Yucatan Magazine describes itself as a resource for curious readers looking for news, lifestyle information, properties, opinions, and practical advice about Mexico.
The following is an editorial piece published by Yucatan Magazine that you need to read if you’re planning a birdwatching tour of the Yucatan.
The Yucatán Peninsula is home to some of Mexico’s most beautiful and exuberant birds, 565 species of them to be precise. These feathered friends run a wide gamut of sizes, colors, and rarity. As a result, birdwatching has become a large hobby among locals and foreigners alike. I first got into birding 15 years or so ago when I purchased my first SLR (interchangeable lens) camera and have not looked back.
But there is no need to spend thousands of dollars on expensive camera equipment to get into birding, all you really need to do is go outside and pay attention to nature’s sights and sounds.
I am no ornithologist, but over the years I have learned to spot and identify the birds of the region from their behavior, wing-flapping patterns, and calls. That being said, naming conventions can sometimes get complicated when you start to mix up scientific designations with names in English, Spanish, and Mayan — not to mention one’s own wonky head-canon.
So, let’s get started and check out eight of Yucatán’s most wonderful birds. As there is no way I will be able to cover everyone’s favorites, be on the lookout for a Part 2 sometime soon.
The mot mot or pajaro t’ho
The mot mot or t’ho is without a doubt one of the region’s most beloved birds. They are in fact best known by Mérida’s ancient Maya name, Ichcansihó, or t’ho for short. They are usually seen in the countryside but can be spotted within city limits, especially in areas with plentiful vegetation. However, their favorite spots are near the mouths of caves and cenotes. Unlike most bird species in which only males have elaborate traits, the t’ho has a gorgeous long racketed tail in both sexes.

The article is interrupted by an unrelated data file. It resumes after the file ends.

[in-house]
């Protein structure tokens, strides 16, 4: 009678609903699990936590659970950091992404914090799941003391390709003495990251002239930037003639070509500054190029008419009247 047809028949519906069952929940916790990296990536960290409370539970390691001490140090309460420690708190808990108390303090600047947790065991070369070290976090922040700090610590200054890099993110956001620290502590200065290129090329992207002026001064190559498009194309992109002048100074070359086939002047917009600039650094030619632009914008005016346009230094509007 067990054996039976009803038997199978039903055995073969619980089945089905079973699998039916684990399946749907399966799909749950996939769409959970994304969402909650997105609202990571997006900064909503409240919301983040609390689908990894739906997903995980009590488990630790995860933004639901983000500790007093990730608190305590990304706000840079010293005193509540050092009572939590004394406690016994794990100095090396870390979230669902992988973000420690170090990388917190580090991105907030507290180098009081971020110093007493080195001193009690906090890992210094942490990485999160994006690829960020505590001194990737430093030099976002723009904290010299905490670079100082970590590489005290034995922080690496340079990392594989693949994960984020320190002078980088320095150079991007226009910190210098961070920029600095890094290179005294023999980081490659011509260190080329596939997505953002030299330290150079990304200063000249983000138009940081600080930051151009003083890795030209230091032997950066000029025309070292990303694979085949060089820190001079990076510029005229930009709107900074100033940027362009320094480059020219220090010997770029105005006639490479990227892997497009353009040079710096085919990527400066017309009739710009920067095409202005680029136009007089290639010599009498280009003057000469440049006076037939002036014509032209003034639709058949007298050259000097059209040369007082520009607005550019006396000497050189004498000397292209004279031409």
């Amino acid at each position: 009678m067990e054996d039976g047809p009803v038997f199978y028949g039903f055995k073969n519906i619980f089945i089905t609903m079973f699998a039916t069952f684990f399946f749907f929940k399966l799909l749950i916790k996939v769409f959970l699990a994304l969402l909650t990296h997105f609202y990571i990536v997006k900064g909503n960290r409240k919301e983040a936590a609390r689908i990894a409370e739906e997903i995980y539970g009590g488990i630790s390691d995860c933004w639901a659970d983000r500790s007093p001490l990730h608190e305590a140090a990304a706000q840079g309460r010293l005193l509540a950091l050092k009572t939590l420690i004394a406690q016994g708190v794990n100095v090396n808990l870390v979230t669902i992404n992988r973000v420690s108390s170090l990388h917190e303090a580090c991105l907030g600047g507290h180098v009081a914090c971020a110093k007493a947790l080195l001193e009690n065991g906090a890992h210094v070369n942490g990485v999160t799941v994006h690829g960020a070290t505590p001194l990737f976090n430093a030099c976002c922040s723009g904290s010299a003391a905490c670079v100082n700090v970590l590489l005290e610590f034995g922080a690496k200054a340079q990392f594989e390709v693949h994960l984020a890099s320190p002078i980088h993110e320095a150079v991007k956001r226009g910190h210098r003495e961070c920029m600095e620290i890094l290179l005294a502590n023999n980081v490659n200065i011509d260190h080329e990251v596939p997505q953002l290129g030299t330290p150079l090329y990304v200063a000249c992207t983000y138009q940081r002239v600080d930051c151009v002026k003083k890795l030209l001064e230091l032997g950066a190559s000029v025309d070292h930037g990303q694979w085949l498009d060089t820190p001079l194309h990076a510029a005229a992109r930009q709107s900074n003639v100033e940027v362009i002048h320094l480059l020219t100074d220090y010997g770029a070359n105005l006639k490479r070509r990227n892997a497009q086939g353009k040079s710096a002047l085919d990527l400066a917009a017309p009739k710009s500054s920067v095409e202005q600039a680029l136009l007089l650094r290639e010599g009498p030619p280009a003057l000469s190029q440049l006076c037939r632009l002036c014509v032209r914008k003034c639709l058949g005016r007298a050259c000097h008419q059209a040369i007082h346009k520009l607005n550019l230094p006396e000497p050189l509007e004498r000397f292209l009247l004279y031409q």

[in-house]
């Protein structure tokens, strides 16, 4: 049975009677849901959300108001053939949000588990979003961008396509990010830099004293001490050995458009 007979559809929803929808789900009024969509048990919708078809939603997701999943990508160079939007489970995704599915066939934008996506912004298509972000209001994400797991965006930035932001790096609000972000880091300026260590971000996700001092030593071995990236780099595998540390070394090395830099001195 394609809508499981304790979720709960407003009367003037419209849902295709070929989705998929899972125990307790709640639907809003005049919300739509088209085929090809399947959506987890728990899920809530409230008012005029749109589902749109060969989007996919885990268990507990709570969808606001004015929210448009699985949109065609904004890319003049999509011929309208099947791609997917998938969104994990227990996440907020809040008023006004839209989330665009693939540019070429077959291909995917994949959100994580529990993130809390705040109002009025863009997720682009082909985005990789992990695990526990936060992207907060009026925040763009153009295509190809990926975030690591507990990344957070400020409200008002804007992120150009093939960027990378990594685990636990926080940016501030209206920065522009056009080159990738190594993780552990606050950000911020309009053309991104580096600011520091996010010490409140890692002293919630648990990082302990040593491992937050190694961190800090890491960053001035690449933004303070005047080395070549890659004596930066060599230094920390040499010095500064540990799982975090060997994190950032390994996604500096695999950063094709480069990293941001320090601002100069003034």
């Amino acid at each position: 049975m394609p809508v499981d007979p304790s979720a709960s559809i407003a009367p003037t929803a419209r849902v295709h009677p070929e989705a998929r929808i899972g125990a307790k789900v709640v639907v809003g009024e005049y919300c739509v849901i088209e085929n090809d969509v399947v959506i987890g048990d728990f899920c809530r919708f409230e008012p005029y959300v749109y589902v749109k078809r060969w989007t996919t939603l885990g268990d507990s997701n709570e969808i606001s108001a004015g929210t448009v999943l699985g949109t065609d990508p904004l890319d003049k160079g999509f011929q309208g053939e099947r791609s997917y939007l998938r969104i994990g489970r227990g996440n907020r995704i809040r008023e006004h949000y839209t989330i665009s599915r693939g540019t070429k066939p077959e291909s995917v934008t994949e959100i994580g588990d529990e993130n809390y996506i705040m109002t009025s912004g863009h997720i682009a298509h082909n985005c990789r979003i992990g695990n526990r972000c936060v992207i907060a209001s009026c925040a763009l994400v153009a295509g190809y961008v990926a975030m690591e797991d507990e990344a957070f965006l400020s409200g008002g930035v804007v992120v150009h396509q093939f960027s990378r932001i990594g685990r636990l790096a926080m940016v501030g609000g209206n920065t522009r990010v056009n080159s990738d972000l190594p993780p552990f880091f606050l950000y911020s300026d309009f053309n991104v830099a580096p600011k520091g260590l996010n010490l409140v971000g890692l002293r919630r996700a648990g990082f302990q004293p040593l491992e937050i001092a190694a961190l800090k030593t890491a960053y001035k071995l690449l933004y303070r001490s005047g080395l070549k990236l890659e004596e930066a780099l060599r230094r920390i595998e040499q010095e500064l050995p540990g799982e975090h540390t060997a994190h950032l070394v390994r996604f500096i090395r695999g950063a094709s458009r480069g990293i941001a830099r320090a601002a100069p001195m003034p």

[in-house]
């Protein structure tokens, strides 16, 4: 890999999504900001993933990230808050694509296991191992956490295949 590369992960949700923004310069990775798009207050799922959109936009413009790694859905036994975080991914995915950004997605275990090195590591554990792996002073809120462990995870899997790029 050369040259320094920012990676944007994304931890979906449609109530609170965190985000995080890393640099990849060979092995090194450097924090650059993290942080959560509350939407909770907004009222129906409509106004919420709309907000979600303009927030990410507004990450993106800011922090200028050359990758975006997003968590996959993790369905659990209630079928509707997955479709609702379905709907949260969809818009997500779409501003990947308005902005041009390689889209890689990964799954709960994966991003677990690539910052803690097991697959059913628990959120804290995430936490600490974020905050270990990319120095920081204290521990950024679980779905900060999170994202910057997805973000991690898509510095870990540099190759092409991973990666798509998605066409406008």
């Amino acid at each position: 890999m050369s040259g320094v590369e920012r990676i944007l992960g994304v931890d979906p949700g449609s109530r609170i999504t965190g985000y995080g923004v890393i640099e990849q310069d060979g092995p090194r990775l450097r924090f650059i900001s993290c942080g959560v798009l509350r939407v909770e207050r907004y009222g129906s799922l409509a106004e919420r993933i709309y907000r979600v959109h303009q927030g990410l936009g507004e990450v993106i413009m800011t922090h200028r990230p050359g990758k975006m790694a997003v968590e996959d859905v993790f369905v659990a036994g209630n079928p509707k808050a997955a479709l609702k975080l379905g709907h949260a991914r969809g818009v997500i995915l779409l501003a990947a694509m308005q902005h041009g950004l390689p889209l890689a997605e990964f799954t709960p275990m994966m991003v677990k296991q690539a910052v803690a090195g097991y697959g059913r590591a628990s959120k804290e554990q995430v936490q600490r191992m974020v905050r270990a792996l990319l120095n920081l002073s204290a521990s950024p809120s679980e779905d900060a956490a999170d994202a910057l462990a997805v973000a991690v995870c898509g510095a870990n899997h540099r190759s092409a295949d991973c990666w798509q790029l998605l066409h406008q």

Flycatchers or x’takay
There are several species of flycatchers in Yucatán including the great crested and yellow-bellied varieties, but perhaps the most beautiful is the social flycatcher. As their name suggests, they feed primarily on insects but also enjoy munching on fruit. Their bellies are bright yellow and males have a black crown with a strong white eye stripe. They can often be spotted in the city, especially during the wee hours of the morning.
There are 11 species of woodpeckers in Yucatán, but the most common is called Melanerpes aurifrons. Like their cousins around the world, woodpeckers in Yucatán belong to a family called picidaw that also includes piculets and sapsuckers. They are known for having strong beaks which they use to forage for insect prey on the trunks of branches and trees. They communicate by drumming with their beak and creating a quick-paced knocking sound that can be heard across long distances. The Yucatán woodpecker has a white-and-black striped back and of course, a red crown.
Herons/egrets or garzas